"Fat Bottom Girl" Cheese Makes the Dairy World Go Round
One great thing about Northern California: Whatever your foodie pleasure, there's always more of it out there than at first seems possible. We've lately discovered yet another great cheese out there in the hills: Fat Bottom Girl, spring cheese from Bleating Heart in Sonoma.
Like so many pursuing their crafts, founder and cheese maker Seana Doughty has a day job. Yet she went from zero farm or cheese experience to producing a very nice piece of cheese in less than a year. She also worked as a cheesemonger, founded a licensed sheep dairy (the fifth in California), and become President of the California Artisan Cheese Guild. Quite a lot of sheep and cheese for a Sociology Grad from UCSD who still pays the bills as a research administrator for a scientific research institute. But let's talk about the cheese, which is excellent.
We tried two.
Tasting Notes: A slim trunk of old bark. Mottled grey, brown, white, and tan in the texture of raw cork, grown protectively around a soft white center. Mid-firm tooth with a delicate to slightly sharp flavor and a whiff of the remnant. The mid-mild-semi-assertive center is offset nicely by toothy, mildly nutty rind. It evokes a forest floor under Redwoods, a blanket and a romantic picnic with striations of sunlight breaking through the canopy.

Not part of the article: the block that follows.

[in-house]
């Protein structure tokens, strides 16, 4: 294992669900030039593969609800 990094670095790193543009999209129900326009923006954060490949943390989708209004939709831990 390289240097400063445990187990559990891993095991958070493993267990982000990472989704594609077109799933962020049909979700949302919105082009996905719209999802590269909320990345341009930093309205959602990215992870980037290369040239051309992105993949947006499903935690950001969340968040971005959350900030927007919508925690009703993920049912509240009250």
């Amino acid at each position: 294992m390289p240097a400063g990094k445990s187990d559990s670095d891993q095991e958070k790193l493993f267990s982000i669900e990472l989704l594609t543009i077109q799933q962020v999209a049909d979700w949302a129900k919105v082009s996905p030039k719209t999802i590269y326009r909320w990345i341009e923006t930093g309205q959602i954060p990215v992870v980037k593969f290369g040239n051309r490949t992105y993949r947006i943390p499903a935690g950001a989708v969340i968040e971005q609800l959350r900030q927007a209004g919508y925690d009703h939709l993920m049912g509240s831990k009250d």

Fat Bottom Girl
Tasting Notes: The cheese that hooked us with the name before it was ever produced. We learned about it at the festival but had to wait over a month to get a slice. The rind is more classic, like Manchego, and the flavor a bit more developed. This cheese suggests the cellar and peaceful development. Lightly nutty notes evoked a "that is truly delicious'" from my visiting mother who enjoyed "even the rind." Modestly more sharp than the last, in the spirit of medium-sharp cheddar or a six-month aged Manchego. A modest mustiness to the rind reinforces the aged character.